As Netflix's first original movie, Beasts of No Nation had a lot to prove. The VOD scene had traditionally been associated with low budget indies and D-grade horror films, but with Beasts of No Nation, Netflix managed to convince people that high quality (dare I say, Oscar-calibre) films could be streamed at home and shown in theatres at the same time. Directed by Cary Joji Fukunaga (True Detective season 1), Beasts follows the loss of a child soldier's innocence as he's forced to do unspeakable things. The film hits like a sledgehammer, never shying away from the brutality and horror experienced by this young boy (played masterfully by newcomer Abraham Attah). Equally powerful is Idris Elba's portrayal as the boy's remorseless and despicable commander. Though not what you'd call a crowd-pleaser, we hope that Netflix continues to bring us brilliant films like this.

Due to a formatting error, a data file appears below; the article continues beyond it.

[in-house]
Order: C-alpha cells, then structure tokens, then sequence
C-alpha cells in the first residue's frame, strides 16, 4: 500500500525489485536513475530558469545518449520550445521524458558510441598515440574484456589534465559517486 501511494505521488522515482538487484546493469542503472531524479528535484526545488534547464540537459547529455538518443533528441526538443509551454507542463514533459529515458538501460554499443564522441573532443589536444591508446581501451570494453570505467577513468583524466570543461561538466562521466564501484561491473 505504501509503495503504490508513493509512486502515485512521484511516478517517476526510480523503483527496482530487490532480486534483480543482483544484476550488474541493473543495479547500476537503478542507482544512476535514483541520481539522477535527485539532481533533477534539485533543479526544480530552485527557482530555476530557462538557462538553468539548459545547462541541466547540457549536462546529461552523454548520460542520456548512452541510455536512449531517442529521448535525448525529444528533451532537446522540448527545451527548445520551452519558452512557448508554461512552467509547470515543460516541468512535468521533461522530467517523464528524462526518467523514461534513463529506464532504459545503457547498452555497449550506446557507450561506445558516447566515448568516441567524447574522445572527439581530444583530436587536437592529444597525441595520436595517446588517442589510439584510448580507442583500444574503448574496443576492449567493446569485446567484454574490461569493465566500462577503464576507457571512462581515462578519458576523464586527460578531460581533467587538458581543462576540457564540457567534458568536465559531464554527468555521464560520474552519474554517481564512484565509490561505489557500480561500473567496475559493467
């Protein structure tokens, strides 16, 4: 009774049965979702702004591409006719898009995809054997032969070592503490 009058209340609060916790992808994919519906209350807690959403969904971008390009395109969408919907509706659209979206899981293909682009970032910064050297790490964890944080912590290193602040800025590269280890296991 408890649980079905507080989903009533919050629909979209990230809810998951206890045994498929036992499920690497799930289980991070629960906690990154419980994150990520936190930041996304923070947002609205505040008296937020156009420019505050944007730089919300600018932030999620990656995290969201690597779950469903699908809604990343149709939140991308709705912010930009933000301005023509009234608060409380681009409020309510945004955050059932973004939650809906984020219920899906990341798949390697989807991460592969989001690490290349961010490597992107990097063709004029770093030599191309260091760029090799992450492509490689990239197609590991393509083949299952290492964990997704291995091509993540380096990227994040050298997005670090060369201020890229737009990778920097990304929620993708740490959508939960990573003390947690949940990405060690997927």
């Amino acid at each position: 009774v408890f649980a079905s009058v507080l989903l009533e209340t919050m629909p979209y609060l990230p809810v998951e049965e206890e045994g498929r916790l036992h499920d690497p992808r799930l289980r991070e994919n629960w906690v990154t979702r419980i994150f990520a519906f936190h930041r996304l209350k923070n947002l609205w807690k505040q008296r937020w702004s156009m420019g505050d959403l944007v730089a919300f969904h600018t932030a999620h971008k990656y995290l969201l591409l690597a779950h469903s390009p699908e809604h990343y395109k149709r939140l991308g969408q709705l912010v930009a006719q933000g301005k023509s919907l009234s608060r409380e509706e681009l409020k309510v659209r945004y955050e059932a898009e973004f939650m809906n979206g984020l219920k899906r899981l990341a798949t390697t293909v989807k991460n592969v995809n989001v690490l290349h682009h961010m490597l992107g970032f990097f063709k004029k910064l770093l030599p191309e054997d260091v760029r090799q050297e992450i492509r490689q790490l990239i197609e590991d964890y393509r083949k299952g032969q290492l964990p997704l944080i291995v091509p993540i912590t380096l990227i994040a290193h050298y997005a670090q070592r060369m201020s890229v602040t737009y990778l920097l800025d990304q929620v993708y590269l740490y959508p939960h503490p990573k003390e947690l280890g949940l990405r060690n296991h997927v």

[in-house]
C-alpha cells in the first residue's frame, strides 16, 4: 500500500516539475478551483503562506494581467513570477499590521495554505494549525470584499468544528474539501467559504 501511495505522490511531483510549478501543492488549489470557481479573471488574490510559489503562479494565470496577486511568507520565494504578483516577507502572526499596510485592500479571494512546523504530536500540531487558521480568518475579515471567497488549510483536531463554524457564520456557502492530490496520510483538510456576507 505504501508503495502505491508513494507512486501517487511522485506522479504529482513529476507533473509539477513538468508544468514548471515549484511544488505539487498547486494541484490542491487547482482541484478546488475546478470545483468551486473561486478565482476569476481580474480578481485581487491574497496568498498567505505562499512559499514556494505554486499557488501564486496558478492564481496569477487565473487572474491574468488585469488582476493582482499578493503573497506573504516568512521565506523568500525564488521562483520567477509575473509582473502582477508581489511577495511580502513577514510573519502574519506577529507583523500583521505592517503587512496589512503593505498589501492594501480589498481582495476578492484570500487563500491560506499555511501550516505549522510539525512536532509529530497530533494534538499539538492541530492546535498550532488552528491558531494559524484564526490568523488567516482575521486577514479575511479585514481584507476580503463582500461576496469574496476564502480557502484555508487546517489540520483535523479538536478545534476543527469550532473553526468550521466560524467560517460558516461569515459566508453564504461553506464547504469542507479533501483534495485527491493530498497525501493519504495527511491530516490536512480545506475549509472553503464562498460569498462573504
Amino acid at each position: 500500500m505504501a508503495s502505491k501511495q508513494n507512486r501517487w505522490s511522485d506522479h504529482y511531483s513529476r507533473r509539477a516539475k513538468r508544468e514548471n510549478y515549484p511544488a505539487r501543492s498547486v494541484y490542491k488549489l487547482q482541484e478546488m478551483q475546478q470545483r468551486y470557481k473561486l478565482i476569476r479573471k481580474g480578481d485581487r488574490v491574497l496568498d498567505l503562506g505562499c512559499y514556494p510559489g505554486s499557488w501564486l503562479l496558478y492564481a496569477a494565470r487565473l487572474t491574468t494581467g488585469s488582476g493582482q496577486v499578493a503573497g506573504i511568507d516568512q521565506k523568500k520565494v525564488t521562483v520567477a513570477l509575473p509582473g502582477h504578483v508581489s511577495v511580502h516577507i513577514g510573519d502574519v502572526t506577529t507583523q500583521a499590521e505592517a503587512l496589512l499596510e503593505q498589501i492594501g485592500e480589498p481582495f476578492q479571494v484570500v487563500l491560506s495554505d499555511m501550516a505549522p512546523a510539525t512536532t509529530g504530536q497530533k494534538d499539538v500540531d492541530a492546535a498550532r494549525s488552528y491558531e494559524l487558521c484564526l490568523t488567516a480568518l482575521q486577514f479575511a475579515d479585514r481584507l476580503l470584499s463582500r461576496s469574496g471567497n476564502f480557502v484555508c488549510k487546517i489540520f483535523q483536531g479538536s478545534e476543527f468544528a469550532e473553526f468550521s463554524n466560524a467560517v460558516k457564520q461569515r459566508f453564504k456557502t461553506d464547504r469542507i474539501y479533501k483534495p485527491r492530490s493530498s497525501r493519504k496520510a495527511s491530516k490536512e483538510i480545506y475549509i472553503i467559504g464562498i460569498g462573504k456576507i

Blue is the Warmest Color
As soulful as it is erotically-charged, it's not hard to see why Blue is the Warmest Color won the highest prize at the 2013 Cannes Film Festival – its portrayal of two women who fall in love and allow each other to discover their true selves is truly special. Though Emma (Léa Seydoux) is a blue-haired free spirit, Adèle (Adèle Exarchopoulos) doesn't feel comfortable in her own skin. While Adèle's friends initially shun Emma due to her sexuality, she soon realises that Emma is the only person with whom she can express herself openly and bare her soul to. Together, the pair experience the ups and downs of a mature relationship, while also exploring social acceptance and their sexuality. A beautiful masterpiece that will take you on an emotional roller-coaster throughout its lengthy 3-hour running time, Blue is the Warmest Color is a film you won't soon forget.